Another important note to take is that refusal to unlock Farook’s iPhone is risking everybody’s security. Unlocking the phone may help the FBI to conduct further investigation about the terrorist attack. It is only one iPhone in the interest of the American people’s safety. Protecting the terrorist’s privacy, which is now questionable knowing that the phone primarily was not his, may risk the lives of many people. It may also hinder law enforcement agencies to gain visibility of workings of the criminals, therefore putting the lives of more people at risk. Apple can simply decrypt the iPhone and give FBI just the information they need, if they find any, considering that they really refuse to hand them everything.
Another important argument is surrendering your privacy rights to the government in exchange for your protection should be right if kept under surveillance to avoid abuse of data, Apple must cooperate with the government with the case but has limitations and by that Apple’s privacy and data will not be abused and still has the capacity to kept investigation under their watch. Apple can assure their security by surrendering it to the government only with their own supervision, thus upholding the privacy and safety from terrorists given that the government had several compliances with the same matter and safety can be ensured.
Last argument is that the FBI is not asking for access to every iPhone user, they are asking for this case’s investigation. They are requesting to unlock the iPhone without wiping the data so that a more thorough investigation can be done. But According Apple, FBI is trying to force a “backdoor” to the iPhones. Apple CEO Tim Cook said that “you can’t have a backdoor that’s only for the good guys, that any backdoor is something that bad guys can exploit.” Apple’s worry is that if they decrypt one phone, that will weaken the legitimacy of security on all devices. However, this reason became doubtful when it was discovered that the FBI had asked to unlock iPhones before, and Apple has complied. According to Harris (2016), Apple has unlocked iPhones for authorities at least 70 times since 2008, and Apple does not dispute this figure.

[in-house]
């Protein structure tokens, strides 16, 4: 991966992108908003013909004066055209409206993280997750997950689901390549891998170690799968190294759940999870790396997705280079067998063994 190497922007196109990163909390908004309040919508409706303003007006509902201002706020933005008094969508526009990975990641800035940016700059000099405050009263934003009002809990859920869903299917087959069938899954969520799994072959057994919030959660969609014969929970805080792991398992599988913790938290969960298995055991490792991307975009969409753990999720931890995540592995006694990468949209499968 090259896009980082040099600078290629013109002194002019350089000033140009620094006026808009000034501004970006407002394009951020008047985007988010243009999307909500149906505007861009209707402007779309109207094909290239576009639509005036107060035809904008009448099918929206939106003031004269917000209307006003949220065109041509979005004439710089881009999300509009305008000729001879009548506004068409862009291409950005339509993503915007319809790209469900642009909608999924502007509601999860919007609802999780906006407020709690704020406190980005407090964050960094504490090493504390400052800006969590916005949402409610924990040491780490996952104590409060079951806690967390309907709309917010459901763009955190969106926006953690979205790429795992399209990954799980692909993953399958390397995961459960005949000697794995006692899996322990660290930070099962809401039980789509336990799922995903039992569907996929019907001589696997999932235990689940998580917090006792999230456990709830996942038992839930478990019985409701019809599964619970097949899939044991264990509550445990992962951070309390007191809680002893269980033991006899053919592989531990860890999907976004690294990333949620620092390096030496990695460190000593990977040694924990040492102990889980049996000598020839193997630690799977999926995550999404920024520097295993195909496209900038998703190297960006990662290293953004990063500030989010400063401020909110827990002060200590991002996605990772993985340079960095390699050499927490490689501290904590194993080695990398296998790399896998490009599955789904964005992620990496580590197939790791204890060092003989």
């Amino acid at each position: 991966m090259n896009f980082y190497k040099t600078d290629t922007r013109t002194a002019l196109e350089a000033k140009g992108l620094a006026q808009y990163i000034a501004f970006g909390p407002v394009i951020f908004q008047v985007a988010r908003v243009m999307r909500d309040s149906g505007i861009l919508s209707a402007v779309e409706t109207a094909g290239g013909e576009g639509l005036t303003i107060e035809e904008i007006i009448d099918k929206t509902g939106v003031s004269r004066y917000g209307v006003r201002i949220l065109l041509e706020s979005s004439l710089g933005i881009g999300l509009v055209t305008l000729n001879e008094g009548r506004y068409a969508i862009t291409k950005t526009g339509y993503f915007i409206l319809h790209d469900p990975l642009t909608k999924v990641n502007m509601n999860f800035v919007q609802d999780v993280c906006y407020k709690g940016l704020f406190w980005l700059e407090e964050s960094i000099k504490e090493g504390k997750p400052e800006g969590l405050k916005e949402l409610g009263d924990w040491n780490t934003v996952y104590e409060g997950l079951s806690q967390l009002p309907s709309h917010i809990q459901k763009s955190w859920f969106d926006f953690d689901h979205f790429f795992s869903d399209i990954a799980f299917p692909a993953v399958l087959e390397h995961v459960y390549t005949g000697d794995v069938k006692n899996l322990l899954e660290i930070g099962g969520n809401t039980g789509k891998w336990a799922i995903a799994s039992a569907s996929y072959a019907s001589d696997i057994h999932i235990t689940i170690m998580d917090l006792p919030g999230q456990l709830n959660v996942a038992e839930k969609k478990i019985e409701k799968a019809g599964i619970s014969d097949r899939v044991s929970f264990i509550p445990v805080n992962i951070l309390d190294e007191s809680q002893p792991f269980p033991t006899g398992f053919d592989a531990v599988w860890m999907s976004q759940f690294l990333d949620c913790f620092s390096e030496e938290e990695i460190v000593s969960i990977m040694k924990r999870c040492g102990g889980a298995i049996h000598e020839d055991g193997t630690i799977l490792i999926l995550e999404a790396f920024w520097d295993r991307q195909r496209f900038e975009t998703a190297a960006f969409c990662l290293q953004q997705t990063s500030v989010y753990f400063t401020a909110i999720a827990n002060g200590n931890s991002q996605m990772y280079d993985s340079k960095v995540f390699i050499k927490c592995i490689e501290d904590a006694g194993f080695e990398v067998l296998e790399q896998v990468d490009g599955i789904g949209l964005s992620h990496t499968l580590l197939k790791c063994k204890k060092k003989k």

To conclude, the case marked one of the highest-profile clashes in the debate over encryption and data privacy between the government and a technology company. Law enforcement authorities say that encryption used by the likes of Apple makes it harder for them to solve cases and stop terrorist attacks (Kharpal, 2016). Even if the FBI’s demands are feasible Apple doesn’t want them to appear so if the company assists in the decryption of Farook’s phone then they prove that Apple security is navigable and undermine their own brand saying that “forcing Apple to extract data could threaten the trust between Apple and its customers and substantially tarnish the Apple brand.” It appears as if that Apple is just using the protection of their customer’s privacy as an excuse to not harm their reputation and to not deal with a longer-term economic impact beyond the mere cost of performing the single extraction at issue. It also needs to be pointed out that Apple can already remotely access their products, which means a layer of control is built-in to the iPhone. Privacy, as many of us understood it, no longer exists. People are quick to defend their rights to privacy. What they fail to recognize is that by subscribing to the terms and conditions of many popular social media sites, for example, they abandon their privacy with the check of a box. According to an article by the Huffington Post, information such as “birthday, gender, place of birth, religious beliefs, friends, family members, schools attended, and other intimate details would be available to anyone who wanted them.” Things are not as private as people would like to think and despite Apple’s refusal to help, FBI still managed to unlock the phone in the end through the help of a third party, which proves that Apple’s security is not as invulnerable as they claim it to be.